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The Yankees can’t let $25 million stop them from keeping DJ LeMahieu

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The last few days of reporting around the Yankees and LeMahieu have been troubling.

American League Division Series Game 3: New York Yankees v. Tampa Bay Rays Photo by Alex Trautwig/MLB Photos via Getty Images

$25 million is a lot of money to you and me. It’s a lot of money for almost everyone, really.

$25 million is not a lot of money as far as the New York Yankees’ payroll is concerned.

Yet, $25 million is what is standing between the New York Yankees and keeping DJ LeMahieu on the roster. The actual figure might be a touch higher, but if it was far more extreme, it likely would’ve been reported. And, although this isn’t an insurmountable gap between the two parties, it sure seems like things are heading that way.

Ken Rosenthal is reporting that LeMahieu will now be speaking to other teams:

LeMahieu is coming off of a two-year, $24 million contract that seemed like a reach at the time (you can go back and search, we even have the receipts proving how wrong we were). To say that he’s put himself in line for a massive raise is an understatement. Since coming to New York without a finite role, he has hit .336, won a batting title, become a clubhouse leader, authored up one of the most clutch Yankees postseason home runs of the last 20 years, and done just about everything the Yankees could have dreamed. LeMahieu is their best contact hitter, has drastically improved his power numbers, and capably fields three different positions.

The Yankees saw that production as worthy of a raise from a $12 million AAV to a $18.75 million AAV, reportedly offering LeMahieu a four-year, $75 million contract. That would make LeMahieu the third-highest-paid second baseman in Major League Baseball today. LeMahieu, as is his right, thinks he’s worth more. He’s reportedly asking for an extra year and at least an extra $1.25 million annually, to the tune of a five-year, $100 million deal; thus, the roughly $25 million impasse that has been reported.

Quite simply, the Yankees letting one year and $25 million stand in their way of keeping LeMahieu would be a massive mistake. He provides everything the Yankees are looking for, and his absence would be nearly impossible to replace. Yes, paying a 37-year-old LeMahieu $20 million in that fifth year will be tough. He probably won’t provide that kind of value then. However, with contracts like these, teams are paying for the upfront value. CC Sabathia, Mark Teixeira and Alex Rodriguez weren’t “worth” their contracts in their respective final years, but the 2009 championship ring they all share wouldn’t have been possible without them. It’s easier to forgive an overpay in year five when there’s a World Series title within the first four years.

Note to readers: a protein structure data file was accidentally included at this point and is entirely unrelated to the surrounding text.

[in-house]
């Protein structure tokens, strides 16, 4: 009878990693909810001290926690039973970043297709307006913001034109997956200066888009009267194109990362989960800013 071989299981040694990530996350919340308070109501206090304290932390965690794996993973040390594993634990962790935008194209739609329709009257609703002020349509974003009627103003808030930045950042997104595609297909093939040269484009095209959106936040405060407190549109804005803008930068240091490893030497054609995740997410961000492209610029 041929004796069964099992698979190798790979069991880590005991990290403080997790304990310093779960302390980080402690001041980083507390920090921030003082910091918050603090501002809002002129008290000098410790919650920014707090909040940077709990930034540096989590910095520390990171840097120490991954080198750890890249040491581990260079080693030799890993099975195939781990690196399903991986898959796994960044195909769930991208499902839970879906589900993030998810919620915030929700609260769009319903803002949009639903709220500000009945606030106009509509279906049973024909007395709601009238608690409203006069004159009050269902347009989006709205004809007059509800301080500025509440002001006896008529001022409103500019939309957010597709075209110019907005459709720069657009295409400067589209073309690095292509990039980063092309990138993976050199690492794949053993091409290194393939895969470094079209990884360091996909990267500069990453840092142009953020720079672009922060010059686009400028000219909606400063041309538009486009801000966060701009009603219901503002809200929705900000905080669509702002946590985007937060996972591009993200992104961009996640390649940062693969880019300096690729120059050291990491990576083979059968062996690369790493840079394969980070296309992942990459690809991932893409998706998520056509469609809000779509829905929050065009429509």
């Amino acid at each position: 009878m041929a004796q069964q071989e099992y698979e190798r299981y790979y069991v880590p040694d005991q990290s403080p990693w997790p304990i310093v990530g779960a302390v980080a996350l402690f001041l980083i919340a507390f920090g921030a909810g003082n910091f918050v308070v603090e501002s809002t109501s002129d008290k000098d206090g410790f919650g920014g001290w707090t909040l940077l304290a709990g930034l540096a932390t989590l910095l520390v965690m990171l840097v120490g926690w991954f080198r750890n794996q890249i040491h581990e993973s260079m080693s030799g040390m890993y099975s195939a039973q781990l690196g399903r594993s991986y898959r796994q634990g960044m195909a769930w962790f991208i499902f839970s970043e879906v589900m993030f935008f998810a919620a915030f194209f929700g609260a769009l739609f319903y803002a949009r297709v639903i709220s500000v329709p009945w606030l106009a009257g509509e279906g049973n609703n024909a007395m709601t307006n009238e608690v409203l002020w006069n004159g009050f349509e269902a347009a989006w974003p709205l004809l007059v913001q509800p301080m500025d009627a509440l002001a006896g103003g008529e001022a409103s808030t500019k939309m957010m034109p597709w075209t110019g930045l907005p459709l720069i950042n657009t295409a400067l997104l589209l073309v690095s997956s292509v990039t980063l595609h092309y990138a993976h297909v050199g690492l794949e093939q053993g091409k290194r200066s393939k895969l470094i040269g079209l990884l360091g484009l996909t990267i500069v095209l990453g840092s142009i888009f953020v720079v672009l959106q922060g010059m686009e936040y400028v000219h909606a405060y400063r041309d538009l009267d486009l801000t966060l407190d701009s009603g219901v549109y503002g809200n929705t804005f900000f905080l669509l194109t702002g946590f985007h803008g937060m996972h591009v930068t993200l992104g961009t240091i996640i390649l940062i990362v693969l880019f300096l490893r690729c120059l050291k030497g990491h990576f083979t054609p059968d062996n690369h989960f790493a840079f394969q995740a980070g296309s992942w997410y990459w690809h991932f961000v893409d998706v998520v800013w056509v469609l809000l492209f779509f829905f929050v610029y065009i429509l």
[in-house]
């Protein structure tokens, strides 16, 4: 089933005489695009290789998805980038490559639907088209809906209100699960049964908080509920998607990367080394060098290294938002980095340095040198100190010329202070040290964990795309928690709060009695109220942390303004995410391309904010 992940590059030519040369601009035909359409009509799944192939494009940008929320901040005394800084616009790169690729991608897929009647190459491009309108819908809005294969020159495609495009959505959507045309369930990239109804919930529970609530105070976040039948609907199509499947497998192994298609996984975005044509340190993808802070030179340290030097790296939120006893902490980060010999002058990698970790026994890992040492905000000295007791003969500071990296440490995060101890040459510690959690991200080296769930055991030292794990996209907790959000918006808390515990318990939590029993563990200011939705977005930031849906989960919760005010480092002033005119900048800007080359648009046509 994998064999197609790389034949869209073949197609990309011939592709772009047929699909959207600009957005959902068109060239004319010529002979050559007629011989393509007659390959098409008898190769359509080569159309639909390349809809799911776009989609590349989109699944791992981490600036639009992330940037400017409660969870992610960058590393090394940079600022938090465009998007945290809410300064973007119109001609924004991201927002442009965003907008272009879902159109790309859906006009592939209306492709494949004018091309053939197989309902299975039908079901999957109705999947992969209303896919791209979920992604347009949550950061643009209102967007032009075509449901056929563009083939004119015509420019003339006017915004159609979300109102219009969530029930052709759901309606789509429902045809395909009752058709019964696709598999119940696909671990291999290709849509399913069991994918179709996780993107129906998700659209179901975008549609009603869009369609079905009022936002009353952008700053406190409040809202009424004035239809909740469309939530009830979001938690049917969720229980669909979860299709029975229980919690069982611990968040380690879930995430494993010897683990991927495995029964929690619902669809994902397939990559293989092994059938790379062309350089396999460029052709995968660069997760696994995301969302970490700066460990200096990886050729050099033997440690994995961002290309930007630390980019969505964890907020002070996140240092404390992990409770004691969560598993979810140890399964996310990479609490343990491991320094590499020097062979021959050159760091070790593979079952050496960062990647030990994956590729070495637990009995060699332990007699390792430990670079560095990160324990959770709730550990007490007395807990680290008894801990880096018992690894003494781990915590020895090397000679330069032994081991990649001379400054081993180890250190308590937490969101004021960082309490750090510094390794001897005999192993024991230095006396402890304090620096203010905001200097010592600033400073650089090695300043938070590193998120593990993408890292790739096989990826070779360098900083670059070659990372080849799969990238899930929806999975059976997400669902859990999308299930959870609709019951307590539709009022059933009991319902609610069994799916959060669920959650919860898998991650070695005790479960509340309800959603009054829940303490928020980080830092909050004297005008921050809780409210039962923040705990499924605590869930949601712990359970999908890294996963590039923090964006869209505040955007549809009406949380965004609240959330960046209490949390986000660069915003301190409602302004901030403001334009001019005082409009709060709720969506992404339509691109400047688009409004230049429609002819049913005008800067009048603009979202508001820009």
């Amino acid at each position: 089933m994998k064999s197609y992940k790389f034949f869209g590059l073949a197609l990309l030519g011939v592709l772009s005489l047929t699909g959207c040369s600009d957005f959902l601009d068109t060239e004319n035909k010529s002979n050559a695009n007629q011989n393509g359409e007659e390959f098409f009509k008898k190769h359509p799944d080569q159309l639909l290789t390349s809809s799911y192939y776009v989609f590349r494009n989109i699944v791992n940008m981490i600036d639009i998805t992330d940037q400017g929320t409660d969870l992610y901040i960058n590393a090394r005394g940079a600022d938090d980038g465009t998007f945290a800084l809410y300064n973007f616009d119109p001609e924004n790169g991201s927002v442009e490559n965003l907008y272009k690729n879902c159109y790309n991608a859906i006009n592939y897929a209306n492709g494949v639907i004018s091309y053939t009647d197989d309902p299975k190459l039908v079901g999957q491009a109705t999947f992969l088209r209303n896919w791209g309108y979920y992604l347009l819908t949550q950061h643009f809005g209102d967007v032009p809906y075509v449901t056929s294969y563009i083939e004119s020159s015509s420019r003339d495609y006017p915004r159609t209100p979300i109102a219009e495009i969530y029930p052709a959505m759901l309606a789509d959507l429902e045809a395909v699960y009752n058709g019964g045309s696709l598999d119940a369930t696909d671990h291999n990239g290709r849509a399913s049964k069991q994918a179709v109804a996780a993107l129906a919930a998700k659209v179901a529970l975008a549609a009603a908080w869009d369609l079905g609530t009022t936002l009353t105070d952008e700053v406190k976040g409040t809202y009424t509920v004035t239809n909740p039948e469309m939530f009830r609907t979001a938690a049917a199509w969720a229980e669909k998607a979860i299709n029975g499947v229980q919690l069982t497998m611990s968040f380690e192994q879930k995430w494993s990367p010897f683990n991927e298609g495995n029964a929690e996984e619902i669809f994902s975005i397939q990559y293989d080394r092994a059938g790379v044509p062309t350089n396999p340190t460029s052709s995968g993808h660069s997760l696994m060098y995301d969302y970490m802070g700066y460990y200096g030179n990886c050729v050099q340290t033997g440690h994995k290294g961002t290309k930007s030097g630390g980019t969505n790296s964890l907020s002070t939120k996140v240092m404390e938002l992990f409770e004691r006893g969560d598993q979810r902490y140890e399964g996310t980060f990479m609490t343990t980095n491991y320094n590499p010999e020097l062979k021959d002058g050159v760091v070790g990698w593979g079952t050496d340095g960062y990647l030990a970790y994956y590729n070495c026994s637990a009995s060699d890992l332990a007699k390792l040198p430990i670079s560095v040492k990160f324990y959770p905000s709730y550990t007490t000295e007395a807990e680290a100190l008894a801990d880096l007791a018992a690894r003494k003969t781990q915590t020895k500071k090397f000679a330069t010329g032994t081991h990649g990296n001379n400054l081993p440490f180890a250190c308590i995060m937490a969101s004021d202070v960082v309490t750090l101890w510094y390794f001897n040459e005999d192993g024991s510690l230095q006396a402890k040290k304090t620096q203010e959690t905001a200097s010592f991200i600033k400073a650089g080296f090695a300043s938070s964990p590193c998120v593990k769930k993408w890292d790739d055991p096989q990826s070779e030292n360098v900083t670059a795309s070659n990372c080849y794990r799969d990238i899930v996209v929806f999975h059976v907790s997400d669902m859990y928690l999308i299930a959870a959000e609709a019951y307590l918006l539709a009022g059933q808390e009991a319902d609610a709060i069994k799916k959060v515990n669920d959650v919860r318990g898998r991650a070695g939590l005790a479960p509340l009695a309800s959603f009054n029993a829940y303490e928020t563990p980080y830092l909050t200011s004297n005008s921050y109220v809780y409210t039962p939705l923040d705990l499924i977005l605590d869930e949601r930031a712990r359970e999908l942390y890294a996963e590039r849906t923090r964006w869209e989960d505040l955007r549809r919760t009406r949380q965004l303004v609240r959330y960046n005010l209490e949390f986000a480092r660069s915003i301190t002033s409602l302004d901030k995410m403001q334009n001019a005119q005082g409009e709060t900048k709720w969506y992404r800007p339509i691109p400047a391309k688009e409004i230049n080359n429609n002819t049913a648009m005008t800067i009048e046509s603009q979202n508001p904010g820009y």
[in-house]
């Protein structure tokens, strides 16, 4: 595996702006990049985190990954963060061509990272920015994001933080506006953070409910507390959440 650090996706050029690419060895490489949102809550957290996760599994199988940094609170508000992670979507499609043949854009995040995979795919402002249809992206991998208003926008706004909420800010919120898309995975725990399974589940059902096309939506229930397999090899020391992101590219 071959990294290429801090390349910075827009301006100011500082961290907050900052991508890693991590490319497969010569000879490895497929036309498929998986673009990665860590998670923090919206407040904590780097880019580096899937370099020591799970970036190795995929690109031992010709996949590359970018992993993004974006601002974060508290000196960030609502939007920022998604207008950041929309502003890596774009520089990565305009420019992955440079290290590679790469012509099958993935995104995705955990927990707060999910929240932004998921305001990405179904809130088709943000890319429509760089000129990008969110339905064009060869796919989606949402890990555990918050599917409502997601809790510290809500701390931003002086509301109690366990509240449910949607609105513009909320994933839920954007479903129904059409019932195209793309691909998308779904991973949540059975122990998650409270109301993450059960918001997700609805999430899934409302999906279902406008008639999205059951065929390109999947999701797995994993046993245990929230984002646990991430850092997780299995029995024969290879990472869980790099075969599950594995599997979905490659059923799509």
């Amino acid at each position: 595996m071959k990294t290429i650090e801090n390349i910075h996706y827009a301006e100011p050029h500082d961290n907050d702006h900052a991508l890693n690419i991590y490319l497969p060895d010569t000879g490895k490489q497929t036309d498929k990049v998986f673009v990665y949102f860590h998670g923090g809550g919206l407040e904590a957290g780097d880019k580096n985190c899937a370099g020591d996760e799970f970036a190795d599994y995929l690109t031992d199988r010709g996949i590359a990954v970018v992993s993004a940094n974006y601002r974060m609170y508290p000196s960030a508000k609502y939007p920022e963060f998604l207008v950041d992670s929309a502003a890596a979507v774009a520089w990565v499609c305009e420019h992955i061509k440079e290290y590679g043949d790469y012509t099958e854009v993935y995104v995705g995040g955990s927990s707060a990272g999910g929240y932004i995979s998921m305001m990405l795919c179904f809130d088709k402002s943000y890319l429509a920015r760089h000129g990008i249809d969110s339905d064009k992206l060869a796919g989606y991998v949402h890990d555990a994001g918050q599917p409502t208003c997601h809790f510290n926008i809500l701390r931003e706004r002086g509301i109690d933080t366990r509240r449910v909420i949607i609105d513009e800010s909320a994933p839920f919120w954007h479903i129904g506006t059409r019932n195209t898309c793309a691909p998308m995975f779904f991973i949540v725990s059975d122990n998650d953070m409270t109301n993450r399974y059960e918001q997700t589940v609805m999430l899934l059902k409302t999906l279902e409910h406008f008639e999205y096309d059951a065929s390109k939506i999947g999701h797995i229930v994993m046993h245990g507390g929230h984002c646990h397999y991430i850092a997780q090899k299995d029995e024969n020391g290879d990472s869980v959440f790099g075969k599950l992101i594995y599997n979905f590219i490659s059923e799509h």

Now, this isn’t to say that re-signing LeMahieu will guarantee a championship. So far, his presence alone hasn’t been able to do that. But keeping him around gives the Yankees the best chance to do so. The team made its big splash in adding Gerrit Cole last year, filling what seemed to be the final glaring weakness for the club. In time, new issues have manifested. Letting LeMahieu go strictly in the interest of saving money would only compound and add to these weaknesses, and it would leave the Yankees worse off than they were at season’s end.

There is one scenario in which letting LeMahieu go is a good idea – if the Yankees were aiming to replace him with a younger, better player. That person’s name could be Francisco Lindor, the All-Star Cleveland shortstop who is reportedly on the trade block. Letting LeMahieu leave, trading for Lindor, and moving Gleyber Torres to second base does make the Yankees better long-term than keeping LeMahieu and leaving Torres at short. Unfortunately, there are issues with this plan, too.

For one, the Yankees might not be able to offer as good a trade package as some other teams keen on acquiring Lindor. Furthermore, if the Yankees were to get him, they’d have to pay him approximately $20 million this year, and subsequently sign him to a lengthy extension that could possibly top $200 million.

Think about it this way – if the Yankees aren’t even comfortable giving LeMahieu $100 million, is there any confidence in suggesting that they’d shell out $200 million or more for a prime Lindor? Given the team’s self-imposed budgetary restrictions, it would seem unlikely.

This leaves us with the doomsday scenario, in which the Yankees let LeMahieu leave over a fairly insignificant amount of money and then fail to replace him with a player of equal or superior skill. This leaves the Yankees worse than they were on October 9, 2020, when the season ended. It’ll keep the team under budget, but that’s not a win on the field or for the fans – it’s just a win for the bottom line.

It’s concerning that the Yankees aren’t willing to dish out what it takes to keep their best player of the past two seasons, and don't seem to have a backup plan that will actually improve the team. Just four days ago, Cashman said that “the intent is there” to re-sign LeMahieu.

A $25 million impasse doesn’t sound like intent. Meet him in the middle, Yankees. Hal Steinbrenner easily has the capacity to make it so. Whether it’s conceding the fifth year or increasing the AAV, do what it takes to get this done. Unless a Francisco Lindor is walking through the door to replace him (which seems unlikely), the Yankees can’t afford to let LeMahieu walk.